Bugis is Singapore’s shopping mecca, an amalgam of small shops on tiny lanes, big malls, and covered markets, as well as restaurants and nightspots . Named after the local sea pirates that used to terrorize sailors in the 19th century, Bugis was a seedy district populated with cruising transvestites, gambling dens, and nighttime vendors until it was redeveloped in the 80s.

    The district's most ambitious development is Bugis Street (3 New Bugis Street,), a shopping complex developed from the streetside shops along Victoria Street and Queen Street. Take your pick from three levels of shopping with over 600 shops selling perfumes, clothing, electronics, accessories, and more - just start exploring and surprise yourself with Bugis Street's bang-for-your-buck finds. In 2014 the development launched bugisstreet.com.sg, selling items from featured stores in the complex. The site also lists all 600 stores at this location.

    Immediately opposite Bugis Street, the Bugis Junction mall...MORE (200 Victoria Street, bugisjunction-mall.com.sg) serves up low-to-mid-priced Japanese stores and brands to a fashion-forward youth market. The mall is actually a section of shophouse-fronted street that has been covered over and air-conditioned.

    Cross Bencoolen Street to reach Sim Lim Square (1 Rochor Canal Rd, simlimsquare.com.sg), a six-storey mall with 390,000 square feet of unrestricted computer shopping bliss.

    Buyer beware - the lower shops are known for gouging tourist shoppers, so be sure to check out the local prices first before striking a bargain.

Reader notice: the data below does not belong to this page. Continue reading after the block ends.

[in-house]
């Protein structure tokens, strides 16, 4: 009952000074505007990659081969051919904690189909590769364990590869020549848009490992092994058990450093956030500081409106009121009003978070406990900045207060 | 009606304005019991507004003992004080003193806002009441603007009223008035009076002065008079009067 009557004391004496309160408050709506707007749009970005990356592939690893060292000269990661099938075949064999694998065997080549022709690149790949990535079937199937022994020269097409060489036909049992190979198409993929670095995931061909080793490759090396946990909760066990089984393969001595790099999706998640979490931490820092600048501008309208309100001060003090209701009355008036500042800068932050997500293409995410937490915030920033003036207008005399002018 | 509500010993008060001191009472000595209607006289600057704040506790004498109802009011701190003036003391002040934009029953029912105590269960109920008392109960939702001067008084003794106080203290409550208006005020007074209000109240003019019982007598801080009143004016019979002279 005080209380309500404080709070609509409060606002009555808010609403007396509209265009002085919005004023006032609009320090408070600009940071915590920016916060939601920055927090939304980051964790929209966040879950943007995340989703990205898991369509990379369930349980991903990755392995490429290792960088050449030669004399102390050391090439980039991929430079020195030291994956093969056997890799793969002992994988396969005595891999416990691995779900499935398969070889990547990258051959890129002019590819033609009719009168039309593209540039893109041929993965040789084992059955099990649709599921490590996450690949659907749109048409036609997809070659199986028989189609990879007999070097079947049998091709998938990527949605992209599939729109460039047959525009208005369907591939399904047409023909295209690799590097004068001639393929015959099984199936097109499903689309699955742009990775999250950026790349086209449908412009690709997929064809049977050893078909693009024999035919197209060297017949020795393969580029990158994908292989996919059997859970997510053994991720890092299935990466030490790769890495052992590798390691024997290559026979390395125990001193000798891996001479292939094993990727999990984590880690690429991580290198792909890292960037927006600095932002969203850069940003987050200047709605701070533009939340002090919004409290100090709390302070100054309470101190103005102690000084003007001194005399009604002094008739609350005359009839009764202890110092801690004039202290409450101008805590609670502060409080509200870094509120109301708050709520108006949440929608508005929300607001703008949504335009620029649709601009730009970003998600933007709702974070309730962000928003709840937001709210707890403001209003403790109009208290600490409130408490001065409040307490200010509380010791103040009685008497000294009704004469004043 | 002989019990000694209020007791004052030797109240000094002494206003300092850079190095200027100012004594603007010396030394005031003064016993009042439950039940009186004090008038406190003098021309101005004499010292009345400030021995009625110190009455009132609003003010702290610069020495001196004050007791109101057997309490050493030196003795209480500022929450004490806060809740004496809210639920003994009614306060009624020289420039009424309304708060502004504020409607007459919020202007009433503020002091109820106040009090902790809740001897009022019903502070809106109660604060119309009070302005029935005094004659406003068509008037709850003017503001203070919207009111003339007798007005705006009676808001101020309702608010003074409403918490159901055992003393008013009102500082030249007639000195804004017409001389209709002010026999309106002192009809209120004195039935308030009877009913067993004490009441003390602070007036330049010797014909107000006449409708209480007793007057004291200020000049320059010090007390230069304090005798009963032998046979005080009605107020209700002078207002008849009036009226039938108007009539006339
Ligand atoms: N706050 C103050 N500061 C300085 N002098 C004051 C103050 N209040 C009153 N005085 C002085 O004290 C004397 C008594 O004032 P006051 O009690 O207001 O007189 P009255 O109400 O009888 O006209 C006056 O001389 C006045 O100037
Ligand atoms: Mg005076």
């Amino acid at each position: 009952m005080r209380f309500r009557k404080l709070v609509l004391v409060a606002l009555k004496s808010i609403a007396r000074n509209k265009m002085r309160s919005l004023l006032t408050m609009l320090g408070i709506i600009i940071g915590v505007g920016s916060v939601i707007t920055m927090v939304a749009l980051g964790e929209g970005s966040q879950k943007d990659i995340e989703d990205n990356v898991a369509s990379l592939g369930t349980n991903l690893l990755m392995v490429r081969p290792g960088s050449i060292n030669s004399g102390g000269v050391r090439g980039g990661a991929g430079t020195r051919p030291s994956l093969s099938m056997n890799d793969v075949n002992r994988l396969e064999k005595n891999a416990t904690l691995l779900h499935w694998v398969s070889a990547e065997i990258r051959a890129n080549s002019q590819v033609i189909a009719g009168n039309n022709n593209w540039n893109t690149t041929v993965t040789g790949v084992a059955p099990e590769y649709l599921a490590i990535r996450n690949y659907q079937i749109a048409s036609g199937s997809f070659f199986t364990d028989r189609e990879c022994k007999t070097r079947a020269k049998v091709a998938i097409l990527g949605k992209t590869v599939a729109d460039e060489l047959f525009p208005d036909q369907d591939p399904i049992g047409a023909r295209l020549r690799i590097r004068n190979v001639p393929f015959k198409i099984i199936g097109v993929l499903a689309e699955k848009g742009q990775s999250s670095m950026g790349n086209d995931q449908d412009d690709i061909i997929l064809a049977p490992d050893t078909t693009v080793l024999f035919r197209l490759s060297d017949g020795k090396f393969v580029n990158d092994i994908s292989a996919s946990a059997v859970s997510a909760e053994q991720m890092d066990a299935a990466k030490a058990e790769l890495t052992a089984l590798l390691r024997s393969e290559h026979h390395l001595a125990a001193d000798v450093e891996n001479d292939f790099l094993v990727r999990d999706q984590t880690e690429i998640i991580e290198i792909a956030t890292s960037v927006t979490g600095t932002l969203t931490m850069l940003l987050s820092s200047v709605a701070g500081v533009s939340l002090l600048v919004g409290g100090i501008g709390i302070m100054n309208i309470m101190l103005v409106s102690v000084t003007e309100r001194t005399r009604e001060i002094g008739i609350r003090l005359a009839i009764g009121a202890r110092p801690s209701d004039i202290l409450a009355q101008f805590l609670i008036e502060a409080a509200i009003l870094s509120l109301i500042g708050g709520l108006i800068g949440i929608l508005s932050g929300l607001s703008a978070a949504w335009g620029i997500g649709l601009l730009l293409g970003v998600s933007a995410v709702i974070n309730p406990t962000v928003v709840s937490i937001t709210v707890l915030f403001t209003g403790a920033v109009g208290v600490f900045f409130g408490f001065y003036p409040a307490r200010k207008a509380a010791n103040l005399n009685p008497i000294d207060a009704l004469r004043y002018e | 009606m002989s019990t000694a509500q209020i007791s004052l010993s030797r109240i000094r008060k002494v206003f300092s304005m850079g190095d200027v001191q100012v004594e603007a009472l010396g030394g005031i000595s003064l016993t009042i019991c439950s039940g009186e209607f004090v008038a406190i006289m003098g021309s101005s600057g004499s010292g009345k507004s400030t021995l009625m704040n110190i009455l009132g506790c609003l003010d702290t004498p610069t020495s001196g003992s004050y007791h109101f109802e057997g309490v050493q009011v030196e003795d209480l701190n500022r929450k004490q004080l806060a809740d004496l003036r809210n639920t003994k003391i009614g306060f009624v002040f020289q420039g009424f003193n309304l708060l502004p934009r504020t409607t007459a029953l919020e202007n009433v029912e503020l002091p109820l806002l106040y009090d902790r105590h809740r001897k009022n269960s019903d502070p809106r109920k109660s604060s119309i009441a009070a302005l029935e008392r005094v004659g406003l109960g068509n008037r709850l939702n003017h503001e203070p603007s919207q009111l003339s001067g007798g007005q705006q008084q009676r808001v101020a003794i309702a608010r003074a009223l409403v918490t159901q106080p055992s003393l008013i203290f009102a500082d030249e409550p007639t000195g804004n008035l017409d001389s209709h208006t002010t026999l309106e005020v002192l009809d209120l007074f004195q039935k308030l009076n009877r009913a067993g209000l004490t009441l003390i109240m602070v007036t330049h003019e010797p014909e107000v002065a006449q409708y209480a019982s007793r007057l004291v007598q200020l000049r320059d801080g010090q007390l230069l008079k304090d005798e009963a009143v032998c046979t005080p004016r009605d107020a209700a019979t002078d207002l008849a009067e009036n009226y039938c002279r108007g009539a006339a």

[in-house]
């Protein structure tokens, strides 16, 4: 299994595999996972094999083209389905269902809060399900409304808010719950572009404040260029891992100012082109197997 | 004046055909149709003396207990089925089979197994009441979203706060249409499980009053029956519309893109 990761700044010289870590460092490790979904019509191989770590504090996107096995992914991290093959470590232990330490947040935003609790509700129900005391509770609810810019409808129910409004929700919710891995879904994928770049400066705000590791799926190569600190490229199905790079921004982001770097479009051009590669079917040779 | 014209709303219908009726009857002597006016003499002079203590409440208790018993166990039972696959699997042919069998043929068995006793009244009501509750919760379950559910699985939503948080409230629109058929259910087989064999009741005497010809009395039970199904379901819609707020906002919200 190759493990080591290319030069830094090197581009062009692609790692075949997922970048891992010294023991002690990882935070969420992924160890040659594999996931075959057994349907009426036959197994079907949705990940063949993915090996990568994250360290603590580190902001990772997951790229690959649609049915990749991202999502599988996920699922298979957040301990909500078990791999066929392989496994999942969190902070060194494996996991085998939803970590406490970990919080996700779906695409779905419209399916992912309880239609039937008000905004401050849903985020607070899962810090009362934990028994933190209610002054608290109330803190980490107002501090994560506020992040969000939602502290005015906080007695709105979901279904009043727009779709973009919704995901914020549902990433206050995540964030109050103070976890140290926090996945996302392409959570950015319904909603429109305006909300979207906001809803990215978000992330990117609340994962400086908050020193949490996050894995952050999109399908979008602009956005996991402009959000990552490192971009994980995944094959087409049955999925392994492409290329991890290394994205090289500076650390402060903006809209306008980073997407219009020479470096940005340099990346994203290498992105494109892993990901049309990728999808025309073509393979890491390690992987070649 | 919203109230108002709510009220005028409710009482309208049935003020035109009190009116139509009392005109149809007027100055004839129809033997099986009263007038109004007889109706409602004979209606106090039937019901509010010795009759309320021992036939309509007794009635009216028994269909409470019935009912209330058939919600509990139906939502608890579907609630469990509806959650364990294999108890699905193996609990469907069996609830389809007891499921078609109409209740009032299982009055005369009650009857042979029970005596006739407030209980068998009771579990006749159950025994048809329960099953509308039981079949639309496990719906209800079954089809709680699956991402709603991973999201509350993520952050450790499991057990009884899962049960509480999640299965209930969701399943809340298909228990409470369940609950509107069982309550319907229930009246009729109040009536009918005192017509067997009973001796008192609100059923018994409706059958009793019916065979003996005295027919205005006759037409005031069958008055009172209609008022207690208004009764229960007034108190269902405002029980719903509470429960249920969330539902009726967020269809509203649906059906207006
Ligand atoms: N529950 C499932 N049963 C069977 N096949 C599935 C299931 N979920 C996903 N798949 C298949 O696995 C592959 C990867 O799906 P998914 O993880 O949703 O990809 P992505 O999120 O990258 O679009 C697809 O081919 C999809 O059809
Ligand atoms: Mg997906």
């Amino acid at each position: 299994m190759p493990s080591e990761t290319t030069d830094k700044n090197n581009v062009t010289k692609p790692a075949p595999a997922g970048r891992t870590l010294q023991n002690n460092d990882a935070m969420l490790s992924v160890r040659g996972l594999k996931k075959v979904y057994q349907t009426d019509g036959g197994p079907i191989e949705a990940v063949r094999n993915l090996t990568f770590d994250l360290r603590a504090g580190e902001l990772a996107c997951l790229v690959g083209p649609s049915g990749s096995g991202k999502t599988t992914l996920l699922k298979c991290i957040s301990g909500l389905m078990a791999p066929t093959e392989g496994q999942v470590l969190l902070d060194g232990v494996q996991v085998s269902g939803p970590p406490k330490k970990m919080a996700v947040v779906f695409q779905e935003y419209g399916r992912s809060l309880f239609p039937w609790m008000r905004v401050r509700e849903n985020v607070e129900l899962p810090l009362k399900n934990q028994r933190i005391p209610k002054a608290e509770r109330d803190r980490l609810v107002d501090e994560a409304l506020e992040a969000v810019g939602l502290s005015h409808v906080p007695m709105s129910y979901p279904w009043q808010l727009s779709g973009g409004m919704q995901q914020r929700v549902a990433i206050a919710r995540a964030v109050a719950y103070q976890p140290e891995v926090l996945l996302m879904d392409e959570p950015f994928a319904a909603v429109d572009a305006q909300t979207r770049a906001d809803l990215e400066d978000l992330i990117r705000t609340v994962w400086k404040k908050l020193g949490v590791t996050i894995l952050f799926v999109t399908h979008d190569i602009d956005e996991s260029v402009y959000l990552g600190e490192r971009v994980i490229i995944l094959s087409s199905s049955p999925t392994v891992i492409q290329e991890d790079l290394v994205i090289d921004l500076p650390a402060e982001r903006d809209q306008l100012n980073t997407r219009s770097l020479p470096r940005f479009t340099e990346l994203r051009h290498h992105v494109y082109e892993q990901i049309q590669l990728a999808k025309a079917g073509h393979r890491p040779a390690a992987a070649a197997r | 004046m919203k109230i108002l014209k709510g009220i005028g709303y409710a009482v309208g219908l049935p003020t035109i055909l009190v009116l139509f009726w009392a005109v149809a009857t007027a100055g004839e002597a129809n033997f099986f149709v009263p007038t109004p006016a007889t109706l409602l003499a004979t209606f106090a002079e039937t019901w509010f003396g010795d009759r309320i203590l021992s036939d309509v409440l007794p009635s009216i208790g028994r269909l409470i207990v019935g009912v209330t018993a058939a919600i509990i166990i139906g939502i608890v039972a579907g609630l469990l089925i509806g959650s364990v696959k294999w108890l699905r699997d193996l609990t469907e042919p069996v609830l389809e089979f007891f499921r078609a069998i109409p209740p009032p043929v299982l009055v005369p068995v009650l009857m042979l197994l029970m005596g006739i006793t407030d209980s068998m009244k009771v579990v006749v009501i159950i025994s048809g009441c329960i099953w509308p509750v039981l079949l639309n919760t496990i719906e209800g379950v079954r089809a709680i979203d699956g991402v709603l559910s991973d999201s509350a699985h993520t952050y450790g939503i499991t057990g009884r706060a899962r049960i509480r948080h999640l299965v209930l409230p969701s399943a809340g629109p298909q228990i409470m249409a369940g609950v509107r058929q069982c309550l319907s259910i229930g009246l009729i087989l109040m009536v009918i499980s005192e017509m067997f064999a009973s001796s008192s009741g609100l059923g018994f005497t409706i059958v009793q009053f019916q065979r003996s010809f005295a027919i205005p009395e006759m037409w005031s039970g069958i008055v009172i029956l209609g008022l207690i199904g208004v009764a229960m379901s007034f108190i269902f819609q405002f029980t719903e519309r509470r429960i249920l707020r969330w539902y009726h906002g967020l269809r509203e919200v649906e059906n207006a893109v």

Kampong Glam

    Kampong Glam feels like a throwback to simpler shopping days, when prices were flexible and shop-owners knew their best customers by name. You'll find no malls in Kampong Glam - just shop houses encircling the Sultan Mosque, all sorts of exotica like rattan cradles, prayer mats, jewelry, and camel-skin bags. There are also plenty of great eateries in the area in case you need to recharge your shopping batteries.

    Arab Street is full of textile shops stocking exquisite batiks and luxurious silks in every hue, including a few previously unknown to your nervous system. You can buy them by the meter, or ready-made as clothes and table linens. If you can only visit one, go to Toko Aljunied (95 Arab Street, +65 6294 6897), a clothing store that sells traditional Malay kebaya and batik fabrics.

    The textile shops see the most business before Ramadan, when Malay families have theirbaju kurungs made.

    Bussorah Mall is a pedestrianized street that now sports two rows of shops down its length. At one end you'll find the venerable Sultan Mosque, and on the other you'll find Jamal Kazura Aromatics (21 Bussorah Street, +65 6293 3320, jamalkazura.com), one of the oldest perfumeries in Singapore. Founded 1933 by an Indonesian entrepreneur, Jamal Kazura respects the Islamic prohibition on alcohol and sells oil-based (attar) fragrances instead.

    Haji Lane, parallel to Arab Street, caters to a younger crowd looking for the latest in street fashion and "pre-loved" second-hand clothes.

    Some of the best stores along Haji Lane tap into a retro pop vibe, like Dulcet Fig (41 Haji Lane, +65 6396 5648, dulcetfig.com). The owner drew inspiration from her mother and grandmother's collective wardrobes, curating a quirky collection of vintage clothes and throwback bags, leavened by new collections from indie designers.

    Nearest MRT Stops: The East-West Line's Bugis Station (EW12) links directly to Parco Bugis Junction, and is a few minutes away from Arab Street